Goose Pond Trail

The Goose Pond Trail is the most popular trail at the Sanctuary. This trail leads you through pine/oak woodlands, by two ponds and a coastal heathland, and along the edges of a salt marsh. Goose Pond itself is a brackish water pond, known for its concentrations of shorebirds and wading birds during the summer and fall.

Highlights of the Goose Pond Trail

Wetland Plants

While on Goose Pond Trail, look for a variety of wetland plants.

  • In the deep water of Silver Spring, look for the round, flat, floating leaves of water lilies (Nymphaea odorata). Stems and roots are hidden below the surface. Large white flowers bloom in mid-summer and open only during the day.
  • Pickerelweed's (Pontederia cordata) large, oblong leaves reach up from shallow water. In summer you may see the bright purple flower spikes, which provide nectar for many insects.
  • The small white flowers of sweet pepperbush (Clethra alnifolia) are clustered in 3" spikes. When they are in bloom, a sweet smell is especially strong along the beginning of the Goose Pond Trail.
  • Winterberry (Ilex verticillata) grows in swamps and along wet margins. Like its relative the American holly, winterberry produces bright red berries in autumn. This fruit is especially favored by American robins and cedar waxwings.

Birds of the Goose Pond

The Goose Pond can be one of the best spots for bird watching at the sanctuary.

  • In late summer, Goose Pond serves as a feeding and roosting site for wading birds. One of the most regularly seen is the Snowy Egret (Egretta thula). Look for white feathers, a long black bill, black legs, and bright yellow feet.
  • Yellowlegs (Tringa species) are among the 15 types of sandpipers you might see feeding at the Goose Pond. As their name implies they have long, bright yellow legs. Look for Greater Yellowlegs in shallow water, trying to catch small fish. Lesser Yellowlegs are more often seen walking daintily along the shoreline.
  • Red-winged blackbirds (Agelaius phoeniceus) nest among the cattails. Males arrive in late February or March, choose territories, and attempt to attract females with a liquid konk-la-ree. Males are robin-sized, jet black, with red shoulder patches, while females are brownish and heavily streaked below.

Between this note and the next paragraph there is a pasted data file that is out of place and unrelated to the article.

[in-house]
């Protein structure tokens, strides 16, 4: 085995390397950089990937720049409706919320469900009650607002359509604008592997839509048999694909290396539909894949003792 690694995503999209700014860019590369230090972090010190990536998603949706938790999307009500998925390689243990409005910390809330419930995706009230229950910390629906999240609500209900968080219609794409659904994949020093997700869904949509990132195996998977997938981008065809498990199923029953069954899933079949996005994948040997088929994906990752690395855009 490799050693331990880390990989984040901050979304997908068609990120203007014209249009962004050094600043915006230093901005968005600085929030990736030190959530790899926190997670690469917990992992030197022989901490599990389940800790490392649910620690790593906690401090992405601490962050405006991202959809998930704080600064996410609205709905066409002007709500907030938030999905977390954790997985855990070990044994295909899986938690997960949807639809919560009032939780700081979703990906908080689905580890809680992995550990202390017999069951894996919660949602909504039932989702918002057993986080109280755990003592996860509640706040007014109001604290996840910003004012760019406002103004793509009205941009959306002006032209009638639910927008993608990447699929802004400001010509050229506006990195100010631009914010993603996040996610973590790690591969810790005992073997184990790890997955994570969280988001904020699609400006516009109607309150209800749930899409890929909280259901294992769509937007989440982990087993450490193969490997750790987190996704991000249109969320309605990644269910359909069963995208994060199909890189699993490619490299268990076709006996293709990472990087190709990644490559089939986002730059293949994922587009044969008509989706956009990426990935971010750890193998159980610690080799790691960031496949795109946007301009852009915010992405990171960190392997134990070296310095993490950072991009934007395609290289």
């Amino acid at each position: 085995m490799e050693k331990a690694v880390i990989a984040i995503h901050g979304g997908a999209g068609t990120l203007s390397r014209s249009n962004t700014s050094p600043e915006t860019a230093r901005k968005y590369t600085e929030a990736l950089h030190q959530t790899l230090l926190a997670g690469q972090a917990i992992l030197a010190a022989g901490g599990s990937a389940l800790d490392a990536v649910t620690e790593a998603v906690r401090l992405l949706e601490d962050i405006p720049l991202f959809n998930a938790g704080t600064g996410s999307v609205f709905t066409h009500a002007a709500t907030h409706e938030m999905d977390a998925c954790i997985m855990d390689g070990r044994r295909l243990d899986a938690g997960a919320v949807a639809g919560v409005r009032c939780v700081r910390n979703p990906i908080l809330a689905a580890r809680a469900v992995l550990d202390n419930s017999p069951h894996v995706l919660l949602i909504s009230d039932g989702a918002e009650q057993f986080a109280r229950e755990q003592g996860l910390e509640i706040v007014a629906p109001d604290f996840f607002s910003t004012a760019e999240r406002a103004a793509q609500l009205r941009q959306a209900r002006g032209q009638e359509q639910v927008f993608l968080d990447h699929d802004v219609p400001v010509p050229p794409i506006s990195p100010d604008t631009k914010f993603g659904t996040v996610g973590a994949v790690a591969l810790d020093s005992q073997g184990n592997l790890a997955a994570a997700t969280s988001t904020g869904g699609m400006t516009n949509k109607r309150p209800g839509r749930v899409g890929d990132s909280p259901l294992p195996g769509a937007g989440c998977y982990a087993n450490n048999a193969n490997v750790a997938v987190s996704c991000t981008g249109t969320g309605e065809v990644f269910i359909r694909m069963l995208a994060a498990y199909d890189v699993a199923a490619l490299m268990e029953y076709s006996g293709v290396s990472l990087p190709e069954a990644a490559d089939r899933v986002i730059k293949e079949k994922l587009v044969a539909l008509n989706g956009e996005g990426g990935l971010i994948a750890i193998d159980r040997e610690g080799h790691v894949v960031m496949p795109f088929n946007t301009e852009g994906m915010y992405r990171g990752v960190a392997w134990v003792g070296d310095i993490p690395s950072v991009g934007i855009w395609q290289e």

Sounds of Amphibians

If you are here during the spring or early summer, listen for the sounds of frogs. Each of them has a distinctive voice:

  • The peep...peep...peep of Spring Peepers (Hyla crucifer) peaks in intensity during late April, although their clear, high whistle may be heard at any time of year. This tiny frog (about one inch long) is very difficult to see.
  • The nasal waaaah...waaaaah...waaaah of Fowler's Toads (Bufo woodhousei fowleri) reverberates in late spring. During August, tiny toadlets emerge from the pond and move across the trail to upland areas.
  • Green Frogs (Rana clamitans) do not chorus like peepers and toads. Their single notes sound like the twanging of banjo strings. Rarely leaving the pond, Green Frogs call throughout the summer to define a territory.
  • Bullfrogs (Rana catesbiana) rumble jugarum... jugarum... jugarum in the warmth of mid-summer. Bullfrogs are the largest frogs on Cape Cod; it is quite possible to see one with a body measuring five inches in length!

Fiddler Crabs

Rustling sounds in the salt marsh may be caused by fiddler crabs (Uca species) crawling among the grasses. The behavior of the male, holding its large claw aloft and waving it around as if playing a fiddle, gives this crab its name. Watch for their nickel-sized holes and neat pellets of excavated sand.